5

I want to use an alphabetically numbered bibliography in a letter class that does not provide bibliographies (scrlttr in my case, but the example provided below works with letter, too). Based on this answer I came up with a short piece of code that works very satisfyingly — until I load the babel package, which I also need.

My investigations show that babel seems to provide its own definition of \@citex, and it is substantially different from plain LaTeX. Specifically, \org@@citex seems to be the place where I would have to turn a number stored in the macro \csname b@\@citeb \endcsname into an alphabetic digit using \@Alph:

> \@citex=macro:
[#1]#2->\@safe@activestrue 
        \edef \@tempa {#2}\@safe@activesfalse \org@@citex [#1]{\@tempa }.

and

> \org@@citex=macro:
[#1]#2->\leavevmode \let \@citea \@empty 
        \@cite {\@for \@citeb :=#2\do {%
        \@citea \def \@citea {,\penalty \@m \ }%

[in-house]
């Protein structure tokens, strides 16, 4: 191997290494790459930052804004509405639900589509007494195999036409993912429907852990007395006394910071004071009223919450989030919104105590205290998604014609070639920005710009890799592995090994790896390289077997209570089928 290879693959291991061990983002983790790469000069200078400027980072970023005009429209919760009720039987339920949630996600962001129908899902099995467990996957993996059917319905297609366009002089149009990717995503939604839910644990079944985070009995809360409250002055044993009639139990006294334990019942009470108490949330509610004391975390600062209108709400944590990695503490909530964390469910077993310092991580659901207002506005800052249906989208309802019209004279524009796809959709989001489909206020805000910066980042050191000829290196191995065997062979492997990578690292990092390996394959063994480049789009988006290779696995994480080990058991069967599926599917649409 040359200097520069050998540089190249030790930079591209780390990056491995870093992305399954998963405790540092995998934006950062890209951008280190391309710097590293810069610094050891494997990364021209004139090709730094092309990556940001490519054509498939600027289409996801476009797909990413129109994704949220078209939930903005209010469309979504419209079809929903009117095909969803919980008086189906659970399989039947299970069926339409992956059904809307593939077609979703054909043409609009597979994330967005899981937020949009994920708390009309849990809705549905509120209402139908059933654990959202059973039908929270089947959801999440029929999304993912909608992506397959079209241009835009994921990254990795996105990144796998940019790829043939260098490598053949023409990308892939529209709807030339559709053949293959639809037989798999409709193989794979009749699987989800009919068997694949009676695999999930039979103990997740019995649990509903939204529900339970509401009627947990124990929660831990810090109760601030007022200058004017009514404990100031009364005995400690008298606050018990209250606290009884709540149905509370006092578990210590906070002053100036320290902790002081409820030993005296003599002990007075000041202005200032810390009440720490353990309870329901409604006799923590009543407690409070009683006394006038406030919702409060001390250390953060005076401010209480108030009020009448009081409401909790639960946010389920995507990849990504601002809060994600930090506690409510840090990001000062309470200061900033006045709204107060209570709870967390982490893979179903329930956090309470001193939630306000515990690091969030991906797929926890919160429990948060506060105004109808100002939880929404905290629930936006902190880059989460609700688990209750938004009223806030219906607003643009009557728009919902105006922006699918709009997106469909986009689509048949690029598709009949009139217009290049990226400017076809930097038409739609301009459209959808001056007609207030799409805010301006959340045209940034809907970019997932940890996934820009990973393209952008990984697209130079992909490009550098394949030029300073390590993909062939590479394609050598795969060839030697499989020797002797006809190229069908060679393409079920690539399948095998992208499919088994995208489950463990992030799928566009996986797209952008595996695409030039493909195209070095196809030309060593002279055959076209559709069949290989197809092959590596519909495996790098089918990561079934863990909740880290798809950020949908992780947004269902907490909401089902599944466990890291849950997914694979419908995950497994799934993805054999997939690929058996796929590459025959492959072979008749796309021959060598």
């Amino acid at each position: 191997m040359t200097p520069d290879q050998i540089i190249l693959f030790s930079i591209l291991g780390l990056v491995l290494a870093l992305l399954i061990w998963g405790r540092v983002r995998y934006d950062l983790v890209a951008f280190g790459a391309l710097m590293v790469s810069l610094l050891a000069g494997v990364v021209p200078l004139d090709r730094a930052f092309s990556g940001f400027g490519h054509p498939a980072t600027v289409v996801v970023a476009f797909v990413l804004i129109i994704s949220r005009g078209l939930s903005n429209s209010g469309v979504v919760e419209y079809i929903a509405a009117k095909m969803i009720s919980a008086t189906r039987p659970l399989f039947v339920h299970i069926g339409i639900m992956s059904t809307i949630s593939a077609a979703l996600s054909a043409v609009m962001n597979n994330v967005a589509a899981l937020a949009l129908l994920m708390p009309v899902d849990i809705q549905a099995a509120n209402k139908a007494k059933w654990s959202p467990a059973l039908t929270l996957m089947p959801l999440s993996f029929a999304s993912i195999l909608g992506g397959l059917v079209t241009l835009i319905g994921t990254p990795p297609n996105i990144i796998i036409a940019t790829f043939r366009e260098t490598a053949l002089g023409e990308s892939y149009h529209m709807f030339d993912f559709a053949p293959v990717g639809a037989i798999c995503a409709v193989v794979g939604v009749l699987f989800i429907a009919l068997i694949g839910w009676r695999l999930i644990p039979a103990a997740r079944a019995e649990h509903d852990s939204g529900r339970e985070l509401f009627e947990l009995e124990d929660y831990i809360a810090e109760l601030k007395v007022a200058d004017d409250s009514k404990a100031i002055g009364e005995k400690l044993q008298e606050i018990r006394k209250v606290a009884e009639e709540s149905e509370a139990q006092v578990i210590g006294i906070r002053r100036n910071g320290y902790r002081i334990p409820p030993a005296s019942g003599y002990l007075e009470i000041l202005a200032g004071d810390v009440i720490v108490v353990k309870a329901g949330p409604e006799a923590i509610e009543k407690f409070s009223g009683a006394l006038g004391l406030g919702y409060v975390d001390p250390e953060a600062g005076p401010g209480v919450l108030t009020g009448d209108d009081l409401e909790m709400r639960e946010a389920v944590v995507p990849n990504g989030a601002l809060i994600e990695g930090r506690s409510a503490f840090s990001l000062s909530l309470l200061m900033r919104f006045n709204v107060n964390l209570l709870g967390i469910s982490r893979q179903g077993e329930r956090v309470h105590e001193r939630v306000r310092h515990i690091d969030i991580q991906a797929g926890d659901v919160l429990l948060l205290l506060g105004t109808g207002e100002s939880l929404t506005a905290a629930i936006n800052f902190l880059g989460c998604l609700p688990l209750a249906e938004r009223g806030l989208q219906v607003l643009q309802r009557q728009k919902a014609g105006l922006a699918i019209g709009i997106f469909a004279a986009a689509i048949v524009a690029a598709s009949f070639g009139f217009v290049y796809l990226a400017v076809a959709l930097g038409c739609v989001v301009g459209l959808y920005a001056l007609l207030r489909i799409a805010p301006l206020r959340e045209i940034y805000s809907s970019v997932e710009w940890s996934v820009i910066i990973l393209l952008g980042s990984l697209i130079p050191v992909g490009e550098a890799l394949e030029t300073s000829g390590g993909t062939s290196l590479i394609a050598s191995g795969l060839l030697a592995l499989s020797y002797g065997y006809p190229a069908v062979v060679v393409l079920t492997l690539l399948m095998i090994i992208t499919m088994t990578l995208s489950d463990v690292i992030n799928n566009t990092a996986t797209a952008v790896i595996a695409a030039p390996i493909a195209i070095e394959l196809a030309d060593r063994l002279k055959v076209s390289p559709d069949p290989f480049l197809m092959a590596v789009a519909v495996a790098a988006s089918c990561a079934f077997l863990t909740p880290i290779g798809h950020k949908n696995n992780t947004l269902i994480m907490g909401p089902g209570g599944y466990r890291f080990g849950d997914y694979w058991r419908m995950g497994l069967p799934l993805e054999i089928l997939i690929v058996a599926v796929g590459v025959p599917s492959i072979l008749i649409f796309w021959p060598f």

\edef \@citeb {\expandafter \@firstofone \@citeb \@empty }%
        \if@filesw \immediate \write \@auxout {\string \citation {\@citeb }}\fi
        \@ifundefined {b@\@citeb }%
          {\hbox {\reset@font \bfseries ?}\G@refundefinedtrue \@latex@warning {Citation `\@citeb ' on page \thepage \space undefined}}%
          {\@cite@ofmt {\csname b@\@citeb \endcsname }}%  <--- this is what I would like to modify, I think
        }}{#1}.

However, in contrast to plain LaTeX in the babel version this command does not just store a number, but it is preceeded by \@safe@activesfalse and I do not understand how to get rid of that. For example, \csname b@test1 \endcsname contains:

> \b@test1=macro:
->\@safe@activesfalse 1.

For my purposes it should only contain 1.

I would like to know how to fix this, but also I'd appreciate input on how to make such a code more robust against the many things that other packages could do to it.

A minimal example is available through this gist and here:

\documentclass{scrlttr2}

%% These two lines will break everything: